Three-Tiered Model

  • Though there is no single, thoroughly researched and widely practiced “model” of the RTI process, it is generally defined as a three-tier (or three-step) model of school supports that uses research-based academic and/or behavioral interventions. The Three-Tier Model is described below.


    Tier 1: High-Quality Classroom Instruction, Screening, and Group Interventions

    Within Tier 1, all students receive high-quality, scientifically based instruction provided by qualified personnel to ensure that their difficulties are not due to inadequate instruction. All students are screened on a periodic basis to establish an academic and behavioral baseline and to identify struggling learners who need additional support. Students identified as being “at risk” through universal screenings and/or results on state- or districtwide tests receive supplemental instruction during the school day in the regular classroom. The length of time for this step can vary, but it generally should not exceed 8 weeks. During that time, student progress is closely monitored using a validated screening system such as curriculum-based measurement.  At the end of this period, students showing significant progress are generally returned to the regular classroom program. Students not showing adequate progress are moved to Tier 2.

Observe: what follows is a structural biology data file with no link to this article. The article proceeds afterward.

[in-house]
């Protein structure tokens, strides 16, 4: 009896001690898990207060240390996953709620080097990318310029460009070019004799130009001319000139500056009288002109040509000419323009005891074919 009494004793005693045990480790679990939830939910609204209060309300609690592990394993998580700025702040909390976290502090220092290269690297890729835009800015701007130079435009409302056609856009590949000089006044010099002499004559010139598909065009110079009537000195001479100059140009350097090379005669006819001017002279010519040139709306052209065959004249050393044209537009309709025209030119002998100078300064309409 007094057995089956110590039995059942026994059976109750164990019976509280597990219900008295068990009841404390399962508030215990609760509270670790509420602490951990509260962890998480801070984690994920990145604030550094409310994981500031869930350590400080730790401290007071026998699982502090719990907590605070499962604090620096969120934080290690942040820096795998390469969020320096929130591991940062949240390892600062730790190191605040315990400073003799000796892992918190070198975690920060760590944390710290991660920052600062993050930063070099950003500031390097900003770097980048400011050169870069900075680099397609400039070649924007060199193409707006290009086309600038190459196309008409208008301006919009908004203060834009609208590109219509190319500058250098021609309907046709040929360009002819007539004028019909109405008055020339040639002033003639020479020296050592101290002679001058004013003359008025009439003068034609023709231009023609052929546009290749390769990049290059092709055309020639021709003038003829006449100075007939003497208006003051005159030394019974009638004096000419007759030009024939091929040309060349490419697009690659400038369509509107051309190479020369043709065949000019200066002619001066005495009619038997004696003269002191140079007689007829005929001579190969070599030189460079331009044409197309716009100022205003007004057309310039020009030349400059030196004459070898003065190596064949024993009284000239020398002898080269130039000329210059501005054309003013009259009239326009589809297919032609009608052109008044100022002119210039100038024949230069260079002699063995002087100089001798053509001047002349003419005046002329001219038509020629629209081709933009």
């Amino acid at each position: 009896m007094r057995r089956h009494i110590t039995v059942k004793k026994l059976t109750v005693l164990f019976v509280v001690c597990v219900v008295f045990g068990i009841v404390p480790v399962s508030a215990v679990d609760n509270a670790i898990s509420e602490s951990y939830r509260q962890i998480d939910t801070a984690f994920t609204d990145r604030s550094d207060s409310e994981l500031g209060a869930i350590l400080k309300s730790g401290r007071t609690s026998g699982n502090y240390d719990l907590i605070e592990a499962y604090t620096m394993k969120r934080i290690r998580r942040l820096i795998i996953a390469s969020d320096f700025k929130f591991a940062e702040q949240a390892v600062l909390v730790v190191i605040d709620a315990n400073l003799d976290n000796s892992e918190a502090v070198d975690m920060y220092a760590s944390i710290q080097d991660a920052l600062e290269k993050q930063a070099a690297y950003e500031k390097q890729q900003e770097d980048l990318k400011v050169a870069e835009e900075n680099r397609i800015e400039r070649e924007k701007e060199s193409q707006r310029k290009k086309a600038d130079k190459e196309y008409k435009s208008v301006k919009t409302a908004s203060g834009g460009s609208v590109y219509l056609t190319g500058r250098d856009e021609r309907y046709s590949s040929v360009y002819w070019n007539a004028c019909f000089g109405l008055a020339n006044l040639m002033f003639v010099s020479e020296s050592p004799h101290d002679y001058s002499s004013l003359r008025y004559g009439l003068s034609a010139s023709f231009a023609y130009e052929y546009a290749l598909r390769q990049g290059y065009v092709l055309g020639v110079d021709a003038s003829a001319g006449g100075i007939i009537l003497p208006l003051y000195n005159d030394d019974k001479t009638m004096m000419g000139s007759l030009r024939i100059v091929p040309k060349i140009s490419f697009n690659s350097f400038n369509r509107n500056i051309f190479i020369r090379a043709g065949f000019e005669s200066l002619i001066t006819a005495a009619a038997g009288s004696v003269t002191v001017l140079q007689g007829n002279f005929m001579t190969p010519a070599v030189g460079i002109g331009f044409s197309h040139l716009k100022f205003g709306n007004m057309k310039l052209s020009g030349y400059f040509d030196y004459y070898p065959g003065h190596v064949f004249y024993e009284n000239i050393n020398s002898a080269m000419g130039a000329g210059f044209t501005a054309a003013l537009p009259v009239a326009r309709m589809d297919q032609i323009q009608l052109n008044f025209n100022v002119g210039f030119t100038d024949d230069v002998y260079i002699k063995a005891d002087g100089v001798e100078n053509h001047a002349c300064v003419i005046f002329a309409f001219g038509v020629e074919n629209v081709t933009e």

Tier 2: Targeted Interventions

    Students not making adequate progress in the regular classroom in Tier 1 are provided with increasingly intensive instruction matched to their needs on the basis of levels of performance and rates of progress. Intensity varies across group size, frequency and duration of intervention, and level of training of the professionals providing instruction or intervention. These services and interventions are provided in small-group settings in addition to instruction in the general curriculum. In the early grades (kindergarten through 3rd grade), interventions are usually in the areas of reading and math. A longer period of time may be required for this tier, but it should generally not exceed a grading period. Students who continue to show too little progress at this level of intervention are then considered for more intensive interventions as part of Tier 3.


    Tier 3: Intensive Interventions and Comprehensive Evaluation

    At this level, students receive individualized, intensive interventions that target the students’ skill deficits.